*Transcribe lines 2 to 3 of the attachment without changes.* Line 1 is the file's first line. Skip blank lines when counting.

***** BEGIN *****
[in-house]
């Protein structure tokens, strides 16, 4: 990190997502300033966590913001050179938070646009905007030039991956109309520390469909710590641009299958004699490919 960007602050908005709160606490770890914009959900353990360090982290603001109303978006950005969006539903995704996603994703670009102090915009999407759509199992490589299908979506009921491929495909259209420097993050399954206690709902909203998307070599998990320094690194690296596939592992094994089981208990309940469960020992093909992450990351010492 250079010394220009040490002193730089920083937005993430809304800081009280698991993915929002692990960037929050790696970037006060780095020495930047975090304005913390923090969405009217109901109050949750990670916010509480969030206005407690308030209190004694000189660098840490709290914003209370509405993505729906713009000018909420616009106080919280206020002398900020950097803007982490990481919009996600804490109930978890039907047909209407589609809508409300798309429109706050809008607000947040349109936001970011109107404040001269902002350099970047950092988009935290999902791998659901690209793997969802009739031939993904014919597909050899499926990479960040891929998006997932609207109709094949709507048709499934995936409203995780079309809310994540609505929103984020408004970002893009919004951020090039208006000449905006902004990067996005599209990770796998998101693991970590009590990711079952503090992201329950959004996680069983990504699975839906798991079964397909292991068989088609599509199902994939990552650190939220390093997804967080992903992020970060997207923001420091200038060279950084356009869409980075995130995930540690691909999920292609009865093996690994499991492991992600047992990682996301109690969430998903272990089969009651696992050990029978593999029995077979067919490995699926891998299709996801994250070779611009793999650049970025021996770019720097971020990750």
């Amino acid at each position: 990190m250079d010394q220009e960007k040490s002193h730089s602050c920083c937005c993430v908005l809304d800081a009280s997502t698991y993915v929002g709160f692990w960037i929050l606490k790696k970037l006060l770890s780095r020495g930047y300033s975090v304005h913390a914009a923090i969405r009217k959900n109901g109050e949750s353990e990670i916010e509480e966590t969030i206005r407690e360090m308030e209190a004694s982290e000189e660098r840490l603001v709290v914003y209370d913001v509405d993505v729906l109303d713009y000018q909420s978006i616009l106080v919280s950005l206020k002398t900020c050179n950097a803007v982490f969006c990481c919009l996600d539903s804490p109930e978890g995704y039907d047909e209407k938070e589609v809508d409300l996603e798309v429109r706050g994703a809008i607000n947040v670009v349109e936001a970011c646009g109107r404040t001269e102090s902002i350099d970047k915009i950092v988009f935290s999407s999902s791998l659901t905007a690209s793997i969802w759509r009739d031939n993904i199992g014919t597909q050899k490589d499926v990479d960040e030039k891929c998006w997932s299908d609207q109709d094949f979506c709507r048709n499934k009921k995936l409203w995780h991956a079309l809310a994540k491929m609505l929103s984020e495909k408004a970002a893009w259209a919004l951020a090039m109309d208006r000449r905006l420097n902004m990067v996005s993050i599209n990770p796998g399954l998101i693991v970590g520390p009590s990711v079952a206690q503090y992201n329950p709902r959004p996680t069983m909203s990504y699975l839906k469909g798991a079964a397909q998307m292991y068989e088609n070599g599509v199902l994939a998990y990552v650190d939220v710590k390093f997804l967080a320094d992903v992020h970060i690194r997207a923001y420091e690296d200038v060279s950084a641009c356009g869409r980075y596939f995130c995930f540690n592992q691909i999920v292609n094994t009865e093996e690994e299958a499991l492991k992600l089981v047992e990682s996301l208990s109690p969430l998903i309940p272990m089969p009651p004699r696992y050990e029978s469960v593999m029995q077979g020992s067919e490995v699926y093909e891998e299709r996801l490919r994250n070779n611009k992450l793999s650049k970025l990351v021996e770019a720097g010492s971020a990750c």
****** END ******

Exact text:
């Protein structure tokens, strides 16, 4: 990190997502300033966590913001050179938070646009905007030039991956109309520390469909710590641009299958004699490919 960007602050908005709160606490770890914009959900353990360090982290603001109303978006950005969006539903995704996603994703670009102090915009999407759509199992490589299908979506009921491929495909259209420097993050399954206690709902909203998307070599998990320094690194690296596939592992094994089981208990309940469960020992093909992450990351010492 250079010394220009040490002193730089920083937005993430809304800081009280698991993915929002692990960037929050790696970037006060780095020495930047975090304005913390923090969405009217109901109050949750990670916010509480969030206005407690308030209190004694000189660098840490709290914003209370509405993505729906713009000018909420616009106080919280206020002398900020950097803007982490990481919009996600804490109930978890039907047909209407589609809508409300798309429109706050809008607000947040349109936001970011109107404040001269902002350099970047950092988009935290999902791998659901690209793997969802009739031939993904014919597909050899499926990479960040891929998006997932609207109709094949709507048709499934995936409203995780079309809310994540609505929103984020408004970002893009919004951020090039208006000449905006902004990067996005599209990770796998998101693991970590009590990711079952503090992201329950959004996680069983990504699975839906798991079964397909292991068989088609599509199902994939990552650190939220390093997804967080992903992020970060997207923001420091200038060279950084356009869409980075995130995930540690691909999920292609009865093996690994499991492991992600047992990682996301109690969430998903272990089969009651696992050990029978593999029995077979067919490995699926891998299709996801994250070779611009793999650049970025021996770019720097971020990750």
């Amino acid at each position: 990190m250079d010394q220009e960007k040490s002193h730089s602050c920083c937005c993430v908005l809304d800081a009280s997502t698991y993915v929002g709160f692990w960037i929050l606490k790696k970037l006060l770890s780095r020495g930047y300033s975090v304005h913390a914009a923090i969405r009217k959900n109901g109050e949750s353990e990670i916010e509480e966590t969030i206005r407690e360090m308030e209190a004694s982290e000189e660098r840490l603001v709290v914003y209370d913001v509405d993505v729906l109303d713009y000018q909420s978006i616009l106080v919280s950005l206020k002398t900020c050179n950097a803007v982490f969006c990481c919009l996600d539903s804490p109930e978890g995704y039907d047909e209407k938070e589609v809508d409300l996603e798309v429109r706050g994703a809008i607000n947040v670009v349109e936001a970011c646009g109107r404040t001269e102090s902002i350099d970047k915009i950092v988009f935290s999407s999902s791998l659901t905007a690209s793997i969802w759509r009739d031939n993904i199992g014919t597909q050899k490589d499926v990479d960040e030039k891929c998006w997932s299908d609207q109709d094949f979506c709507r048709n499934k009921k995936l409203w995780h991956a079309l809310a994540k491929m609505l929103s984020e495909k408004a970002a893009w259209a919004l951020a090039m109309d208006r000449r905006l420097n902004m990067v996005s993050i599209n990770p796998g399954l998101i693991v970590g520390p009590s990711v079952a206690q503090y992201n329950p709902r959004p996680t069983m909203s990504y699975l839906k469909g798991a079964a397909q998307m292991y068989e088609n070599g599509v199902l994939a998990y990552v650190d939220v710590k390093f997804l967080a320094d992903v992020h970060i690194r997207a923001y420091e690296d200038v060279s950084a641009c356009g869409r980075y596939f995130c995930f540690n592992q691909i999920v292609n094994t009865e093996e690994e299958a499991l492991k992600l089981v047992e990682s996301l208990s109690p969430l998903i309940p272990m089969p009651p004699r696992y050990e029978s469960v593999m029995q077979g020992s067919e490995v699926y093909e891998e299709r996801l490919r994250n070779n611009k992450l793999s650049k970025l990351v021996e770019a720097g010492s971020a990750c």